Tuesday, September 20, 2011

U.S. Poverty by the Numbers

Each September the U.S. Census Bureau releases an annual report on the U.S. poverty rate. Each year, the report is grist for the media mill for a few days, with arguments that the official poverty rate overstates or understates "true" poverty. But at least in the days right after the poverty numbers come out, I prefer not to perform in this annual dance of the definitions. Here, I'll make four more basic points, with minimal editorializing: 1) Show the 2010 poverty thresholds and trends over recent decades; 2) Show how poverty has come to affects the young more than other age groups; 3) Show the drop in median household income not just since the start of the recession in 2007, but back to 1999; and 4) Preview an argument about definitions of poverty that is coming next month. 

1) The 2010 poverty thresholds and trends over recent decades

The poverty rate is based on money income. As the report explains: " If a family’s total money income is less than the applicable threshold, then that family and every individual in it are considered in poverty. The official poverty thresholds are updated annually for inflation using the Consumer Price Index (CPI-U). The official poverty definition uses money income before taxes and tax credits and excludes capital gains and noncash benefits (such as Supplemental Nutrition Assistance Program benefits and housing assistance). The thresholds do not vary geographically." The poverty thresholds are adjusted for household size and for number of children in the household. Here they are for 2010:

As an economist, I lack any talent for drama. But I do sometimes try to give a little life to the poverty thresholds by pointing out that the poverty line for a three-person household with two children is $17,568. Divide that by 365 days in a year, and by three people per meal. It's about $16 in total consumption per person per day. There are high-end restaurants in most U.S. cities where $16 will buy you a fancy appetizer. The share of the population below this poverty line--the "poverty rate"-- dipped in the 1960s, but since the 1970s has hovered between about 12-15% of the population.

2) How poverty has come to affects the young more than other age groups

In the early 1960s, poverty was more prevalent among the elderly. But in the early 1970s, the poverty rate for the elderly dropped below that for those in the under-18 age group. From the mid 1980s up to about 2000, poverty rates for the elderly were similar to those for the age 18-64 population. Since about 2001, poverty rates for the elderly have been below those for the 18-64 age group. Currently, the poverty rate for those over 65 is 9.3%; for the 18-64 age group, 13.7%; for those under 18, 22%. As we discuss the problems of our aging society and how we have set up Social Security and Medicare systems whose current financing will not be able to deliver the promised benefits, it's worth remembering that more than a fifth of those under age 18 are living in households below the poverty line.

In fact, the closer you go to the poverty line, and below the poverty line, the more the under-18 population is overrepresented. Specifically, those under age 18 are 24.4% of the total population;  31.3% of the population with income below 200% of the poverty threshold; and 35.5% of the population below 100% of the poverty threshold.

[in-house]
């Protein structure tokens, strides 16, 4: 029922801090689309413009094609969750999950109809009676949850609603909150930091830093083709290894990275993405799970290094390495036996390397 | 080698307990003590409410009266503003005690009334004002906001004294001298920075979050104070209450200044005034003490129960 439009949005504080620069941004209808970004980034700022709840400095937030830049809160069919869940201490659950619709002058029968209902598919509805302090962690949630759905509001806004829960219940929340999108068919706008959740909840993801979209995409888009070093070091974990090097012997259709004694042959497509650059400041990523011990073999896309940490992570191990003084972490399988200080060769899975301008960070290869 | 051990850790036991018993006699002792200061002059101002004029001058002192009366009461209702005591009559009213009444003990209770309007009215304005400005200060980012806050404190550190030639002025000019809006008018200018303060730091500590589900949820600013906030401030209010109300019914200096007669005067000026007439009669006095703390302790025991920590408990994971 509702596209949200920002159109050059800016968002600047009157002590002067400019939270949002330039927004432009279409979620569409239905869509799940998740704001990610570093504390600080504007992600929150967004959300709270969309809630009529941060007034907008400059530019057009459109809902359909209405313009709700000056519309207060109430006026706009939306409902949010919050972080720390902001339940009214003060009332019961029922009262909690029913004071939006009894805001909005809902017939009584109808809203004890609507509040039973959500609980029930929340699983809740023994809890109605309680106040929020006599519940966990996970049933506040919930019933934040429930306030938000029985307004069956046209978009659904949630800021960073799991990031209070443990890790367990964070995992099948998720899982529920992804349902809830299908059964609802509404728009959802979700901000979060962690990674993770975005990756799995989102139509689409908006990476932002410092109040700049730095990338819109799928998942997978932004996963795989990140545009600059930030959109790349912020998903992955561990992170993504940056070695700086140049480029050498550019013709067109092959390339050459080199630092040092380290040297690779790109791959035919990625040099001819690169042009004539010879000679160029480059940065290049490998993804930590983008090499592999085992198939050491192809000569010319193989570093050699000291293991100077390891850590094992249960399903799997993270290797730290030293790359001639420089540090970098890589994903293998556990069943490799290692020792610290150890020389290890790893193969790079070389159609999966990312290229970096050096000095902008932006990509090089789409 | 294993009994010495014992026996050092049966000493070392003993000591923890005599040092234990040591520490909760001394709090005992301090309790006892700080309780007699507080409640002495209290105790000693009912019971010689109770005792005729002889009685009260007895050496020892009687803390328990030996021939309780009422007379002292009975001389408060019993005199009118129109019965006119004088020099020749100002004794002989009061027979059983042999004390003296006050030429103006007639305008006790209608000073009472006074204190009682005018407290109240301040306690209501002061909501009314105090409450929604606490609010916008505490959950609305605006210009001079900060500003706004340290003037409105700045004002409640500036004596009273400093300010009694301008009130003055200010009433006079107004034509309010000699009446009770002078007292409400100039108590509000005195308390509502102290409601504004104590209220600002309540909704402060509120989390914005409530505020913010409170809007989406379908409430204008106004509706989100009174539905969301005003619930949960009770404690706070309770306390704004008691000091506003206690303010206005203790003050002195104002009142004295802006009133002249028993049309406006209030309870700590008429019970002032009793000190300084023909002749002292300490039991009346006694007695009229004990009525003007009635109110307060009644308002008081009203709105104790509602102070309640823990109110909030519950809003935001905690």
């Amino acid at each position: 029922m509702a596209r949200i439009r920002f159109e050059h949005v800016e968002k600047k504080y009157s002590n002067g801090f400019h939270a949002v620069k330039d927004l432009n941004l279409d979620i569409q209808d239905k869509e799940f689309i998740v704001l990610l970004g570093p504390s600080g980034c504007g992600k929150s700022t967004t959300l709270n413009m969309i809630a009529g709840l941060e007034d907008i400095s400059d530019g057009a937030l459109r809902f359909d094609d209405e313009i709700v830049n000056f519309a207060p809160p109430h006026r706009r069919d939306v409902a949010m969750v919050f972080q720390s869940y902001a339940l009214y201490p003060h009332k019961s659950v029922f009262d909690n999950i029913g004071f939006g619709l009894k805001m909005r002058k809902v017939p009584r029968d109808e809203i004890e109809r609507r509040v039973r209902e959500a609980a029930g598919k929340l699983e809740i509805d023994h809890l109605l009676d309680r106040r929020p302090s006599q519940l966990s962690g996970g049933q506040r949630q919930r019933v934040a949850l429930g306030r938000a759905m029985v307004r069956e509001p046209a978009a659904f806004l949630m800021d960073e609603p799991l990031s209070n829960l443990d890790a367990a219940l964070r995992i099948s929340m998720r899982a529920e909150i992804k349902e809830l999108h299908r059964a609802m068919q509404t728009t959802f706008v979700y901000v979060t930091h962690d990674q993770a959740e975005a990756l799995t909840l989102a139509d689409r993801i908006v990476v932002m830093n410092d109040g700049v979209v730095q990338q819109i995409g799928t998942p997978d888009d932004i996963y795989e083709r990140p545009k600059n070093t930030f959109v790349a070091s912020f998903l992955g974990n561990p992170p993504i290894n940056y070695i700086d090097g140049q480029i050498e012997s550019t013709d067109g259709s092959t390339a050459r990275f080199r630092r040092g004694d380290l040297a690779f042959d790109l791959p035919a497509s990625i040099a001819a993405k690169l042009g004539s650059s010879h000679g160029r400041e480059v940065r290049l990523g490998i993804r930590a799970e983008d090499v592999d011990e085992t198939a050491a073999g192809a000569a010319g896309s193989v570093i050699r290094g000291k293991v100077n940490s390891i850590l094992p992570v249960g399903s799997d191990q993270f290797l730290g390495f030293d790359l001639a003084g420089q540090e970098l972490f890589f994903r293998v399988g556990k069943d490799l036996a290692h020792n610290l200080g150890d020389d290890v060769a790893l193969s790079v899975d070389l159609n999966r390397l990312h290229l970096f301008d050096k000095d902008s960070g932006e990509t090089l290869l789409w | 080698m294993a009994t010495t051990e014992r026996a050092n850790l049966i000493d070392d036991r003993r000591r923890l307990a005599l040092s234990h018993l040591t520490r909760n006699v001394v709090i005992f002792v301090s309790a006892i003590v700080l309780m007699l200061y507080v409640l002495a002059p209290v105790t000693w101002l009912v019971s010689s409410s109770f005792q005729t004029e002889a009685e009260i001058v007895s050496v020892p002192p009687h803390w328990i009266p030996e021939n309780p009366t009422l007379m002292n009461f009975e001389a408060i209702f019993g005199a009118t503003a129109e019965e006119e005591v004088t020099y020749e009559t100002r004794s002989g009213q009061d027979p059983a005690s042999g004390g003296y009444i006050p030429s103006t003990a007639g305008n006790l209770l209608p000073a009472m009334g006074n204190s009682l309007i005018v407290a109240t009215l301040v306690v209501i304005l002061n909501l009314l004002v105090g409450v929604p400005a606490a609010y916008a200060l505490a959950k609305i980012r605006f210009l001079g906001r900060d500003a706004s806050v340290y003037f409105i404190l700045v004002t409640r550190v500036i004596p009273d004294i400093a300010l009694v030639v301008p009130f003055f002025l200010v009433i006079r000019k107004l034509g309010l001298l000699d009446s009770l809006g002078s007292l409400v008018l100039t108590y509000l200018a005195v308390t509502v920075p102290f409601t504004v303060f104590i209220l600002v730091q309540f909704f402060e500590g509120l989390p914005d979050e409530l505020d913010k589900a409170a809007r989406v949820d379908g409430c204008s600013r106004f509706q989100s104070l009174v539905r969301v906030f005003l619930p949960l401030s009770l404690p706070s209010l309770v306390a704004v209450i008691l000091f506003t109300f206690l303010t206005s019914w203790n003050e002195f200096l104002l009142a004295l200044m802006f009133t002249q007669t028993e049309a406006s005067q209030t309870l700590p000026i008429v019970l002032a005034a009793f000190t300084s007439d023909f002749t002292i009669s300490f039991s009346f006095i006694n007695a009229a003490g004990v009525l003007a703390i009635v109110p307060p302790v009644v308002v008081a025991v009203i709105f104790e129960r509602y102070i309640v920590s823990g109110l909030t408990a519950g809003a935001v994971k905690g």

3) Median household income has dropped not just since the start of the recession in 2007, but compared to 1999

The median household is the household where half of all households have more money income and half have less: that is, the household at the 50th percentile of the income distribution. Income gains for those at the top of the income distribution affect average income, but they do not affect median income. The report points out:  "Real median household income was $49,445 in 2010, a 2.3 percent decline from 2009 ... Since 2007, median household income has declined 6.4 percent (from $52,823) and is 7.1 percent below the median household income peak ($53,252) that occurred in 1999 ..." Here's the figure:

4) A Preview of a Coming Debate over the Supplemental Poverty Measure

The Census Bureau is of course perfectly aware of the disputes over how poverty should be measured, and has long offered alternative measures of poverty for those who took the time to read the fine print. Back in 1995, there was a big National Academy of Sciences report on ways of measuring poverty. In October, the Census Bureau is planning to come out with a measure of poverty that is more closely linked to actual consumption:

"The official poverty measure, which has been in use since the 1960s, estimates poverty rates by looking at a family’s or an individual’s cash income. The Supplemental Poverty Measure will be a more complex statistic, incorporating additional items such as tax payments and work expenses in its family resource estimates. Thresholds used in the new measure will be derived from Consumer Expenditure Survey expenditure data on basic necessities (food, shelter, clothing, and utilities) and will be adjusted for geographic differences in the cost of housing. The new thresholds are not intended to assess eligibility for government programs. Instead, the new measure will serve as an additional indicator of economic well-being and will provide a deeper understanding of economic conditions and policy effects."